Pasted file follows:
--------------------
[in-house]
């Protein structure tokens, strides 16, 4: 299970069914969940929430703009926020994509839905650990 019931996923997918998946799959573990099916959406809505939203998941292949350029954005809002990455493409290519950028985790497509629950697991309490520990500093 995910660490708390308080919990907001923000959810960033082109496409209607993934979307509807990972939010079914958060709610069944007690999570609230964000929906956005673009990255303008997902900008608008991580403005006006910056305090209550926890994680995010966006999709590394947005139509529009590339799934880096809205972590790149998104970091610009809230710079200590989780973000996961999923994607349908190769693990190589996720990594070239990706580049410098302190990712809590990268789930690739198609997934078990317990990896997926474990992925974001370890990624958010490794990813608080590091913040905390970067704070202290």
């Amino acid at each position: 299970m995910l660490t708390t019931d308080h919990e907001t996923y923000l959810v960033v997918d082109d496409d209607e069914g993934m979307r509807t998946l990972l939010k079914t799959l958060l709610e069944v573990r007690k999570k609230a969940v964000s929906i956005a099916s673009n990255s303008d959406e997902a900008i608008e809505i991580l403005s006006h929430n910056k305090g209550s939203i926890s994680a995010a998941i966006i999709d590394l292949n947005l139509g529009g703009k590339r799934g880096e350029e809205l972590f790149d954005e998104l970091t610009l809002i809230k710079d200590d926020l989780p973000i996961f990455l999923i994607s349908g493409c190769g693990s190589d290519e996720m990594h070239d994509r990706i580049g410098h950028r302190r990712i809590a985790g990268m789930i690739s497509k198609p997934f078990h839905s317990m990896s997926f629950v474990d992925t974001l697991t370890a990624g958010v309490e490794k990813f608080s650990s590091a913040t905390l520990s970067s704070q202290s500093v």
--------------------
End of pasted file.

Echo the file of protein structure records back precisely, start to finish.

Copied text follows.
[in-house]
């Protein structure tokens, strides 16, 4: 299970069914969940929430703009926020994509839905650990 019931996923997918998946799959573990099916959406809505939203998941292949350029954005809002990455493409290519950028985790497509629950697991309490520990500093 995910660490708390308080919990907001923000959810960033082109496409209607993934979307509807990972939010079914958060709610069944007690999570609230964000929906956005673009990255303008997902900008608008991580403005006006910056305090209550926890994680995010966006999709590394947005139509529009590339799934880096809205972590790149998104970091610009809230710079200590989780973000996961999923994607349908190769693990190589996720990594070239990706580049410098302190990712809590990268789930690739198609997934078990317990990896997926474990992925974001370890990624958010490794990813608080590091913040905390970067704070202290």
């Amino acid at each position: 299970m995910l660490t708390t019931d308080h919990e907001t996923y923000l959810v960033v997918d082109d496409d209607e069914g993934m979307r509807t998946l990972l939010k079914t799959l958060l709610e069944v573990r007690k999570k609230a969940v964000s929906i956005a099916s673009n990255s303008d959406e997902a900008i608008e809505i991580l403005s006006h929430n910056k305090g209550s939203i926890s994680a995010a998941i966006i999709d590394l292949n947005l139509g529009g703009k590339r799934g880096e350029e809205l972590f790149d954005e998104l970091t610009l809002i809230k710079d200590d926020l989780p973000i996961f990455l999923i994607s349908g493409c190769g693990s190589d290519e996720m990594h070239d994509r990706i580049g410098h950028r302190r990712i809590a985790g990268m789930i690739s497509k198609p997934f078990h839905s317990m990896s997926f629950v474990d992925t974001l697991t370890a990624g958010v309490e490794k990813f608080s650990s590091a913040t905390l520990s970067s704070q202290s500093v």